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1. Certain Interview Questions & Comments

If you’re hiring new workers, you may be barred by state law from asking about an applicant’s prior salary or conviction record before making a hiring decision.

Employers must also be weary of asking questions which could violate Title VII of the 1964 Civil Rights Act (Title VII), the Americans with Disabilities Act (ADA), Genetic Information Nondiscrimination Act (GINA), and the Age Discrimination in Employment Act of 1967 (ADEA).

2. Classifying Contractors vs. Employees

The distinction between a contractor and an independent employee is a fine one and the penalties for incorrectly classifying workers could increase your liability. Employers must follow the definitions outlined by the IRS in order to comply with applicable rules.

3. Employment Verification

USCIS Form I-9 is used for verifying the identity and employment authorization of individuals hired for employment in the United States. All U.S. employers must ensure proper completion of Form I-9 for each individual they hire for employment in the United States, including citizens and noncitizens. Both employees and employers (or authorized representatives of the employer) must complete the form and adequate identification information must be reviewed.

4. Minimum Wage

While the federal government sets the floor for minimum wage, there have been minimum wage increases in a number of states and cities. Employers should note that higher rates (state or locality) control. Check the prevailing rate in your location so you can stay in compliance.

5. Worker’s Compensation

Generally, you’re required to carry workers compensation coverage for all your employees, including owners. Check with your state insurance department or carrier for any updates.

6. Overtime Requirements

Businesses are generally are required to pay “nonexempt” employees “overtime” when they exceed a 40 hour work week. An employee who is not exempt must be paid time-and-a-half for working more than 40 hours in a workweek. However, the wage threshold for an executive, administrative, or professional employee is “exempt” from the overtime rule.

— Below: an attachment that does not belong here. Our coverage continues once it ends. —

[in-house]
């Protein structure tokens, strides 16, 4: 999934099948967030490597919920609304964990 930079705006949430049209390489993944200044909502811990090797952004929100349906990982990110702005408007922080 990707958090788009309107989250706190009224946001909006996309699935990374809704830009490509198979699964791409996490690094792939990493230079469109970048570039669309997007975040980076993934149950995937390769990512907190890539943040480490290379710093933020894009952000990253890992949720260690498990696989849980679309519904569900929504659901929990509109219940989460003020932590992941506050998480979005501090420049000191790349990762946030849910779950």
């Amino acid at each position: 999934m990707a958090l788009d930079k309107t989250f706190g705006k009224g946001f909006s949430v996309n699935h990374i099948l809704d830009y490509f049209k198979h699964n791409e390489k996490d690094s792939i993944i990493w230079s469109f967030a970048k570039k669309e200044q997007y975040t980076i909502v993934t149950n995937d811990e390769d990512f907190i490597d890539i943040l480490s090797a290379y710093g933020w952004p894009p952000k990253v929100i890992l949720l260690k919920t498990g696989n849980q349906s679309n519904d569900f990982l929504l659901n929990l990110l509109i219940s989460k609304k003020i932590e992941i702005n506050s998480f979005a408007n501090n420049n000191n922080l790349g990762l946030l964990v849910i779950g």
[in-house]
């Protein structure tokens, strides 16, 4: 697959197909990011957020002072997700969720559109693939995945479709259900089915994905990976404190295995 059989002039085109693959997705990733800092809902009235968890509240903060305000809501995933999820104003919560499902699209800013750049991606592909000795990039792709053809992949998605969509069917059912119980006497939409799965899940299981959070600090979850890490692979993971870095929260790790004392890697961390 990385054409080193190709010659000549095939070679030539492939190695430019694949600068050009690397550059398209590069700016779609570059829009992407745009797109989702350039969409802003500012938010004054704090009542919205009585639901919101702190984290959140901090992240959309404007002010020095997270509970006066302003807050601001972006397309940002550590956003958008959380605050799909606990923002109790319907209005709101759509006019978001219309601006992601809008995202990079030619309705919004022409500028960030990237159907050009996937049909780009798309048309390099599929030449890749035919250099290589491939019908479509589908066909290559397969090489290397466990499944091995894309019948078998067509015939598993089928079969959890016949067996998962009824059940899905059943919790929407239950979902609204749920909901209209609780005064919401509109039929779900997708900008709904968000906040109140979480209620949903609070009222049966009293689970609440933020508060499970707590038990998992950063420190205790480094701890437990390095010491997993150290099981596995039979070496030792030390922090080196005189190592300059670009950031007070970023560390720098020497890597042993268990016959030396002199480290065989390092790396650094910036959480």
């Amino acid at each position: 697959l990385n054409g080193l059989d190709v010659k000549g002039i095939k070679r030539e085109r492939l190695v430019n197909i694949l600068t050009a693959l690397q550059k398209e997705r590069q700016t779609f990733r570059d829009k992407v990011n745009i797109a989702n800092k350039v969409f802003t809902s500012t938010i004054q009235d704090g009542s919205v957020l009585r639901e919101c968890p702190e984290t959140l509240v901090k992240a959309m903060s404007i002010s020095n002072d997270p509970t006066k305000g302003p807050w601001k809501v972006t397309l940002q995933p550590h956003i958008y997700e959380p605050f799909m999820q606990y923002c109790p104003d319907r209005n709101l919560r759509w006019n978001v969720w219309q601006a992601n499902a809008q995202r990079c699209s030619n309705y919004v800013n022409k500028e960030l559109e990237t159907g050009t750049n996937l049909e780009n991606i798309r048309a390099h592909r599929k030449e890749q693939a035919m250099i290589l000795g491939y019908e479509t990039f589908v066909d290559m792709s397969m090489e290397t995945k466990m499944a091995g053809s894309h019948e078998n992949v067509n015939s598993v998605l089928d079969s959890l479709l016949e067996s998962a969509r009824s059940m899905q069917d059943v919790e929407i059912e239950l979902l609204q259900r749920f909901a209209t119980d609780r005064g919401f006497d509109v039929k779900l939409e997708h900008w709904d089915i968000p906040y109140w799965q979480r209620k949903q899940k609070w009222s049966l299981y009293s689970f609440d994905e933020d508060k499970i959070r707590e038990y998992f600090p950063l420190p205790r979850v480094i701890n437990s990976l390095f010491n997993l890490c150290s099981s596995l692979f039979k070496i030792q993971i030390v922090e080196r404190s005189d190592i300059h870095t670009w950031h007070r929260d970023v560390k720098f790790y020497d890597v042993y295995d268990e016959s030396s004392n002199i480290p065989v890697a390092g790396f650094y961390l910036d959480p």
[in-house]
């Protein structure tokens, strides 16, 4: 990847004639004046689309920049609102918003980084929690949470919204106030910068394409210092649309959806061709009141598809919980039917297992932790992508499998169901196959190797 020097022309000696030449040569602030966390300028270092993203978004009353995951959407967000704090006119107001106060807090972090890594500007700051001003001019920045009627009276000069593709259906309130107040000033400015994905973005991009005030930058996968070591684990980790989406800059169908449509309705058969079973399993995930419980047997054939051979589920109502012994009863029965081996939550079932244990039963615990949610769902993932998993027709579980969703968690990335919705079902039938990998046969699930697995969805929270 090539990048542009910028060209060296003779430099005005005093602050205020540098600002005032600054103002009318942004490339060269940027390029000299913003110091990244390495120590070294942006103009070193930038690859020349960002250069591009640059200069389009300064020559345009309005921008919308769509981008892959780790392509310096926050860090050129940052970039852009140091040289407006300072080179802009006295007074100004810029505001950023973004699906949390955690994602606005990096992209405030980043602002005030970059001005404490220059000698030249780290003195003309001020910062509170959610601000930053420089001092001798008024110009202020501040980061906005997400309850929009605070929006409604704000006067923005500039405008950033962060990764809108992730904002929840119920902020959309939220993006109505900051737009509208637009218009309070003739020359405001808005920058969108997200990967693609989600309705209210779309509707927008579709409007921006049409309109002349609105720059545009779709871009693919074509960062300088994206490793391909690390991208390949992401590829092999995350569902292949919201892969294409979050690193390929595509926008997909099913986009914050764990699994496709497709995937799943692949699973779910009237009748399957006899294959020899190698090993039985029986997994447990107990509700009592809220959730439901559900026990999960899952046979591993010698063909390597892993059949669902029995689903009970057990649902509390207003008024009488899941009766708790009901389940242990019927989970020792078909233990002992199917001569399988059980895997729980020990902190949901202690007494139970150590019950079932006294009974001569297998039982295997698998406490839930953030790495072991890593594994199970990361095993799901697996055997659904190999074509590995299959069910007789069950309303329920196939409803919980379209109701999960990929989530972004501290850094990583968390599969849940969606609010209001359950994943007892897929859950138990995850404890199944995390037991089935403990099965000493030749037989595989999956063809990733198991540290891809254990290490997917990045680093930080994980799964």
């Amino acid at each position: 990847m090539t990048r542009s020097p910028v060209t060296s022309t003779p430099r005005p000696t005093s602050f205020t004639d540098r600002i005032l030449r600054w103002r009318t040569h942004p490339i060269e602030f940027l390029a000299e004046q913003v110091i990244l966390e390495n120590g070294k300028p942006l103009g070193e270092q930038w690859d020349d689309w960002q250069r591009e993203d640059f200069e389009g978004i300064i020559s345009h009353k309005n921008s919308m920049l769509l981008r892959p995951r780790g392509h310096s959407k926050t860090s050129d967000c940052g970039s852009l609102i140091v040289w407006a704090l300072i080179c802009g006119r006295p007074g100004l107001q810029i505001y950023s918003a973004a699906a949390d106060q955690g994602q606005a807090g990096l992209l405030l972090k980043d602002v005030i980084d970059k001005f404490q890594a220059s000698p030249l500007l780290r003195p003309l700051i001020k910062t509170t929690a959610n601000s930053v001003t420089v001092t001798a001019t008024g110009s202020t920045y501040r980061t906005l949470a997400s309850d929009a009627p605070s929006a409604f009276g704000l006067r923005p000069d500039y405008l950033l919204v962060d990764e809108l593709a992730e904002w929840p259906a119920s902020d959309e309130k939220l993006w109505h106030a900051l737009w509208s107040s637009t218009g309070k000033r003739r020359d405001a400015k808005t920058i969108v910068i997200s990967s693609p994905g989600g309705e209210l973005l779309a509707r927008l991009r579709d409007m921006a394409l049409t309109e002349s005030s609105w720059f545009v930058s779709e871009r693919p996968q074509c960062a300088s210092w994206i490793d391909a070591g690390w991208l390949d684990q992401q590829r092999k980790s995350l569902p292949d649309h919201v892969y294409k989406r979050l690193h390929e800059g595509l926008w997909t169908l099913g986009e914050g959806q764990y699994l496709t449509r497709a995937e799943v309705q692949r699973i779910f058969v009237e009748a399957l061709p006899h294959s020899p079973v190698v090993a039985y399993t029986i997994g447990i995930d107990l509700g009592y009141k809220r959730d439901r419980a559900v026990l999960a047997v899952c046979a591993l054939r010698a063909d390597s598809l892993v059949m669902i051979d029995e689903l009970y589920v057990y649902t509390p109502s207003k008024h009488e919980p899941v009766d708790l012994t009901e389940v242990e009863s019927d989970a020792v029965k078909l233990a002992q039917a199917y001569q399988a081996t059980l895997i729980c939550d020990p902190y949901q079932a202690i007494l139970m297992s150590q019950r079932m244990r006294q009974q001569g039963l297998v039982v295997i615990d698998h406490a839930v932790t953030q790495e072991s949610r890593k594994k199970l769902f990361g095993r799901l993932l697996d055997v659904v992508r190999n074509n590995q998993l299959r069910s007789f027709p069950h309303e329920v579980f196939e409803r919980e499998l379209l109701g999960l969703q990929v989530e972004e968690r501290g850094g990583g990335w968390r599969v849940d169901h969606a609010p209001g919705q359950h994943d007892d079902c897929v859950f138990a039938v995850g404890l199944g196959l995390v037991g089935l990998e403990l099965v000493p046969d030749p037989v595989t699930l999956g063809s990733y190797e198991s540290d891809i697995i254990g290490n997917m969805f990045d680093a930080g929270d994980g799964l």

7. Workplace Posters

The U.S. Department of Labor and various state departments of labor require that employers prominently display required labor posters. You should sure you have complied with federal and state requirements.

8. Protecting Consumer Data

Businesses that store or uses consumers' private information need to be mindful of the increase in litigation regarding data breaches that give rise to privacy concerns.

Businesses which conduct business with the European Union (EU) must be mindful of new legislation which is in effect entitled The General Data Protection Regulation 2016/679. This is an EU law on data protection and privacy for all individuals within the European Union and the European Economic Area. It also addresses the export of personal data outside the EU and EEA areas. The legislations potential reach can mean lawsuits against companies who fail to properly safeguard EU citizens private information. Businesses should take note as the penalty is harsh - as much as €20 (about US$23 million, as of this writing) or 4 percent of your organization's annual global revenue, whichever is greater.

9. Document Retention Policies

Businesses are required by law to retain confidential contracts, client, employee, and company information for a minimal amount of time. Holding onto documents for too long places a company at risk of a security breach and non-compliance. It is highly recommended that a company develop a retention schedule that balances each record’s usefulness with the legal requirements. This schedule will depend on the type of business and the lifecycle of specific documents. Some examples of U.S. Government requirements which impose document retention policies on businesses are: IRS, OSHA, DOL, USCIS, DOT, USPTO, TSA, & FAA. States also have retentionrequirements for certain documents such as contracts, timesheets, deeds, property records, etc. After the applicable retention period is complete, a business should ensure that they are securely destroyed by a third-party information security provider.

Disclaimer: The views provided for herein are general in nature and are the author’s own. No attorney-client relationship is expressed nor shall be implied. The information provided is intended solely for the personal use of the user who accepts full responsibility for its use and is not, and should not be construed as an offer, bid or solicitation of any kind. Although precautions to ensure that the content provided is current, accurate, and timely, the information provided is “as is”. There is no representation, warranty or guarantee of any kind as to, and there shall not be responsibility whatsoever for the accuracy or completeness of any information contained in and accompanying this communication nor for any consequential, special or any other type of damages.

© 2019 Cecilia Guerra, Esq.

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